Archaeological work under the Crossrail project has uncovered evidence of bodysnatching in the City of London.
Construction of the capital’s new Elizabeth Line has created one of the most extensive archaeological programmes ever undertaken in the UK (see CA 313 and 327), and work on the Broadgate entrance to the new Crossrail station at Liverpool Street has allowed MOLA archaeologists to explore the remains of a burial ground known as the New Churchyard.
This was a municipal, non-parochial graveyard established in 1569 to relieve other, older burial sites. People from all walks of life were laid to rest there – though historical records suggest that it had been used primarily by people on the margins of society, such as religious dissenters, the poor, and victims of plague – and by the time the site closed in 1739, some 25,000 people had been interred there.
The early 18th century was also a time that saw the rise of bodysnatching; before 1752, very few dead bodies could be legally obtained for medical dissection, and surgeons were restricted to using those of executed criminals for their research. The resulting conflict between supply and demand led to a lucrative and flourishing trade in illegally exhumed corpses.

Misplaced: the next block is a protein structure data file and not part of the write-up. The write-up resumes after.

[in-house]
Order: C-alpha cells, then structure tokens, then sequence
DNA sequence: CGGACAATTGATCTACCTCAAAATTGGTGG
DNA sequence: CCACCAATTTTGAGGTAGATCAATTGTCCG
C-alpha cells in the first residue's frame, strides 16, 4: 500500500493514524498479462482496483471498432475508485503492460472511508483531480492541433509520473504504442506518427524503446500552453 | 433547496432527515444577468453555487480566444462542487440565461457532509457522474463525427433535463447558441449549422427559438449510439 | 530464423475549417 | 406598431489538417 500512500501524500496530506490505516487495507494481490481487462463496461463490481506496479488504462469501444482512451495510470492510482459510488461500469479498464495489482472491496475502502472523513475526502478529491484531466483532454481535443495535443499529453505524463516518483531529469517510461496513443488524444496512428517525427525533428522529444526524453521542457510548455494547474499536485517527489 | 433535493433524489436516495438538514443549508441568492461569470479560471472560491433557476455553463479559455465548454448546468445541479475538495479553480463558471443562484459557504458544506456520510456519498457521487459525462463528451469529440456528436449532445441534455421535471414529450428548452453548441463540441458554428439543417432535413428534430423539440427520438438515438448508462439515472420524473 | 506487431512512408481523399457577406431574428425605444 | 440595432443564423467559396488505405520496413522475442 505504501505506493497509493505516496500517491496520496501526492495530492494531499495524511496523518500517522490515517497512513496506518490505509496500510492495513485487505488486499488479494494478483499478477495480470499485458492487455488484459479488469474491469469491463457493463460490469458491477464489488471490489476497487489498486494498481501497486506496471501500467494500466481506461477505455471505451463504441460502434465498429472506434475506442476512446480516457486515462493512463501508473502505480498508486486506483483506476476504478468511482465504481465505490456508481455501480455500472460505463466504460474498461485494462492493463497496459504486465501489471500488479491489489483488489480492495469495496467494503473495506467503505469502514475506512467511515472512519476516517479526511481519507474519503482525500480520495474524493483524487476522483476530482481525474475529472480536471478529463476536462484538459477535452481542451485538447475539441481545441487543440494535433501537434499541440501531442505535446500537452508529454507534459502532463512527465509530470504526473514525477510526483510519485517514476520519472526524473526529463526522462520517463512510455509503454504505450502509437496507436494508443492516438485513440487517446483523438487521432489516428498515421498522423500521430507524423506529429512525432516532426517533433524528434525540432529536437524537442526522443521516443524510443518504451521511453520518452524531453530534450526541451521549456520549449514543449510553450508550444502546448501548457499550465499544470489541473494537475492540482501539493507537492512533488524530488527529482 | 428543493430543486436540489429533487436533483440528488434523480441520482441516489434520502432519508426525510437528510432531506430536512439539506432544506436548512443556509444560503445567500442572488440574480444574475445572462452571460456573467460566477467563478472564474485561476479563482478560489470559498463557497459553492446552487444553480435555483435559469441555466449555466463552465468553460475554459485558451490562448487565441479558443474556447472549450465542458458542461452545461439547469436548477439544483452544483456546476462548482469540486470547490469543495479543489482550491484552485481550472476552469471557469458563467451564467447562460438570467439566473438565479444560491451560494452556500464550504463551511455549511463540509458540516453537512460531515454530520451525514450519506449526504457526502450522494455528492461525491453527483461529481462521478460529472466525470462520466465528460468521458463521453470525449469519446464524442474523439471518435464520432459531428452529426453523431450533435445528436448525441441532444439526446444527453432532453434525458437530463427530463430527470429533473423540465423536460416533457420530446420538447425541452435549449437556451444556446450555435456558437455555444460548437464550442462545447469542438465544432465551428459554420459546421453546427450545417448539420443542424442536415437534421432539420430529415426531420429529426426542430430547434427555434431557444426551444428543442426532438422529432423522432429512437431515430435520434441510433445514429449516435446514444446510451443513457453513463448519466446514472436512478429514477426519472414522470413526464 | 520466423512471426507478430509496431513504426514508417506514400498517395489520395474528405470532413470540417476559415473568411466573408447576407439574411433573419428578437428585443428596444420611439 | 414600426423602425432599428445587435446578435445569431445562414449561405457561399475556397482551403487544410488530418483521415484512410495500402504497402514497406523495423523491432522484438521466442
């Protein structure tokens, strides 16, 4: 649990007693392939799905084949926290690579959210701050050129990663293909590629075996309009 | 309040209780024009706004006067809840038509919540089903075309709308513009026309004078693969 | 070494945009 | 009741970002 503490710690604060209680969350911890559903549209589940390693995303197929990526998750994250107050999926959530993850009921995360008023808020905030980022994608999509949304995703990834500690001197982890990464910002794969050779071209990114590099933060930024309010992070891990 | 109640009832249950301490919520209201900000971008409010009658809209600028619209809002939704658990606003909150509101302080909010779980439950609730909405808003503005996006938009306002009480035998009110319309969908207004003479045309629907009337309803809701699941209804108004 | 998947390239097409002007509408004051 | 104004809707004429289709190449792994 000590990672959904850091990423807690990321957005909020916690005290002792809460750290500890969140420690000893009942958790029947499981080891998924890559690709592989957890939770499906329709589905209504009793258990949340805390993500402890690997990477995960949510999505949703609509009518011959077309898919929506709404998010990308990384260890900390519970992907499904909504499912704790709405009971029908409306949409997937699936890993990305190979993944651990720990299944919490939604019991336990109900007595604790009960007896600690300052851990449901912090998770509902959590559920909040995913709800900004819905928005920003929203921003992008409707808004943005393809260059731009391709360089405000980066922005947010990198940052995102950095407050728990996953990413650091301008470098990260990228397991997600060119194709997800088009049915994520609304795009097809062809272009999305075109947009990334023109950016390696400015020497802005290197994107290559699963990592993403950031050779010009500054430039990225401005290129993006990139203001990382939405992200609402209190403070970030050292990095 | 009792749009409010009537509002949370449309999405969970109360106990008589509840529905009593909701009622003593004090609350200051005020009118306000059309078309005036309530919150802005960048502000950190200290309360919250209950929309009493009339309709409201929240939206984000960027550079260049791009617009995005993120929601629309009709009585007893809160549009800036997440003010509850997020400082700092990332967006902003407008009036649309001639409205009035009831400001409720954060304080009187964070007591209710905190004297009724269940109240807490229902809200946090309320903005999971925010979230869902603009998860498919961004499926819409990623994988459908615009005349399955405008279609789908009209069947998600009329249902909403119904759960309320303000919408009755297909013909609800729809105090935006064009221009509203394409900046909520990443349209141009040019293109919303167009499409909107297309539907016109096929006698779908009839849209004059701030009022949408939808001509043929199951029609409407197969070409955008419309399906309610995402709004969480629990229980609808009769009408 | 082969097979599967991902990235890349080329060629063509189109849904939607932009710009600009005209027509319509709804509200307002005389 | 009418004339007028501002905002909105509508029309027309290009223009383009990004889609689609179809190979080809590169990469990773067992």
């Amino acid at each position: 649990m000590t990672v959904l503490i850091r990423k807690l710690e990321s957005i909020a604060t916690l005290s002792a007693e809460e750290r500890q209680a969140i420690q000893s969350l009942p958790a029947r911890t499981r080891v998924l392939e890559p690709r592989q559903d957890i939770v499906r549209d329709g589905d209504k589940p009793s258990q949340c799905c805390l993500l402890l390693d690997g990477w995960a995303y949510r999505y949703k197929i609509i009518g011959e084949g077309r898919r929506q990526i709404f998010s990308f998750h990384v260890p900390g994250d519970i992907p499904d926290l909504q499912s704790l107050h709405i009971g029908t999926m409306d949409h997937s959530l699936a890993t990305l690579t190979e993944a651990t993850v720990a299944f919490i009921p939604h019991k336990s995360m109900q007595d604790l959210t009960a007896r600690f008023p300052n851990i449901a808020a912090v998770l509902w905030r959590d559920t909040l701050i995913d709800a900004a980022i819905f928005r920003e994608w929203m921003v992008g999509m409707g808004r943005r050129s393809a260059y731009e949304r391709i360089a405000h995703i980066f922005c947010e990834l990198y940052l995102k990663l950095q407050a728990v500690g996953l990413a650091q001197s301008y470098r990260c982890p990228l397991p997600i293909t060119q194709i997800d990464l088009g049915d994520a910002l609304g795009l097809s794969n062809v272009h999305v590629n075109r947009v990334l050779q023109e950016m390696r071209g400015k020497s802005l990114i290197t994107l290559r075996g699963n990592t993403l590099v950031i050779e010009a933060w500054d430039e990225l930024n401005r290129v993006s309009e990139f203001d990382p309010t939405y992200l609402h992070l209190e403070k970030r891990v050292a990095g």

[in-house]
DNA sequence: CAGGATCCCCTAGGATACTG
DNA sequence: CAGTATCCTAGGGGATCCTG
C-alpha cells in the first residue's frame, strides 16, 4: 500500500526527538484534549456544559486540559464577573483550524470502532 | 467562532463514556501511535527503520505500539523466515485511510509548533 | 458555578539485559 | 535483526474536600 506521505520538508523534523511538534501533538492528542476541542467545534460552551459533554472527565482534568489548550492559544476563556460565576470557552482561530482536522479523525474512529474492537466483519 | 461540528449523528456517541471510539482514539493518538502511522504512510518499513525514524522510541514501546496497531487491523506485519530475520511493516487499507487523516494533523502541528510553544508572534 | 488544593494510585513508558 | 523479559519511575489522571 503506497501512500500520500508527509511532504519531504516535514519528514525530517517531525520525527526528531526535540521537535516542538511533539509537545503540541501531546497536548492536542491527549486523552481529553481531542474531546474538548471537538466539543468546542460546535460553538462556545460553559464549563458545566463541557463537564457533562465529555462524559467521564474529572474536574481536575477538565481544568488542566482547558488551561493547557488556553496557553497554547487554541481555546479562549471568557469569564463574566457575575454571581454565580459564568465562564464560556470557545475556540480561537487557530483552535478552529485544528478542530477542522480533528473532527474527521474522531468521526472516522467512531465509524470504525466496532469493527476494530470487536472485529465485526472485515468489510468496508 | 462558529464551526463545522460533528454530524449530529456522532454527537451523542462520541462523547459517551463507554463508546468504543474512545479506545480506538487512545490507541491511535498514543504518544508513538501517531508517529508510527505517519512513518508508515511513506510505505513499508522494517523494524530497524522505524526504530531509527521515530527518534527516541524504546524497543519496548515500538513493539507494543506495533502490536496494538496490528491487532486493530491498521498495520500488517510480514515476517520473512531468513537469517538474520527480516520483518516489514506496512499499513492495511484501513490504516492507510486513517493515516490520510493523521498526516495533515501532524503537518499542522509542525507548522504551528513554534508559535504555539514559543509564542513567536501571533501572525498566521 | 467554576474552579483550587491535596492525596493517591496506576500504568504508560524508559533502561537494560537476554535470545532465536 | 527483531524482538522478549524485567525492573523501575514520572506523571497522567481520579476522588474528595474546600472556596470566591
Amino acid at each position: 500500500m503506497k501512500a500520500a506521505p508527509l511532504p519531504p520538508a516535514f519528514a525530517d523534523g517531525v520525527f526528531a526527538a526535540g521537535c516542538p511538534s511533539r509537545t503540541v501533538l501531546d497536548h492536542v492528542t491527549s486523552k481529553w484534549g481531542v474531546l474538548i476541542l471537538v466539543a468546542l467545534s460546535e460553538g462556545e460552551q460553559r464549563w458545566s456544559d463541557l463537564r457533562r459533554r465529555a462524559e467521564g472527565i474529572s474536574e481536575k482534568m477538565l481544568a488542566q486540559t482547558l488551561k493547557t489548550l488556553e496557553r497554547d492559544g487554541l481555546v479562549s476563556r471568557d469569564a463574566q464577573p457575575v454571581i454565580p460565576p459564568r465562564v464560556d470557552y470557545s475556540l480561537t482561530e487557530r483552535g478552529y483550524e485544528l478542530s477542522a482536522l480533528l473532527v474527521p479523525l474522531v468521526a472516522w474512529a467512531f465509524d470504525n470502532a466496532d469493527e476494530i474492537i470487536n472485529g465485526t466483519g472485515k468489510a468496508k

Popular panic about these bodysnatchers, or ‘Resurrection Men’, is reflected in a letter published in the Original Weekly Journal on 15 February 1718. Its author, a Londoner, writes: ‘The sudden resurrection of the Dead in Southwark is become the general Subject of Conversation, and has render’d Death far more frightful and Terrible to some people neither common Humanity or strongest Elm, nor even the Grave are capable of Protecting the most Pious Mortal from falling into the Hands of some Galenian Butcher or other.’
These concerns led to increasingly creative attempts to protect the bodies of deceased loved ones – one of which may be represented by MOLA’s discoveries at the New Churchyard. While excavating the graveyard, the team uncovered a skeleton buried in sand-filled coffin topped with heavy stones. This unusual burial was probably designed to thwart bodysnatchers – an idea given further credence by dating evidence that places the grave in 1720-1739, when fears about illegal ‘resurrections’ are recorded in London.
Full findings from the investigation are set to be published in The New Churchyard: from Moorfields marsh to Bethlem burial ground, Brokers Row and Liverpool Street later this year.
This article was published in CA 331.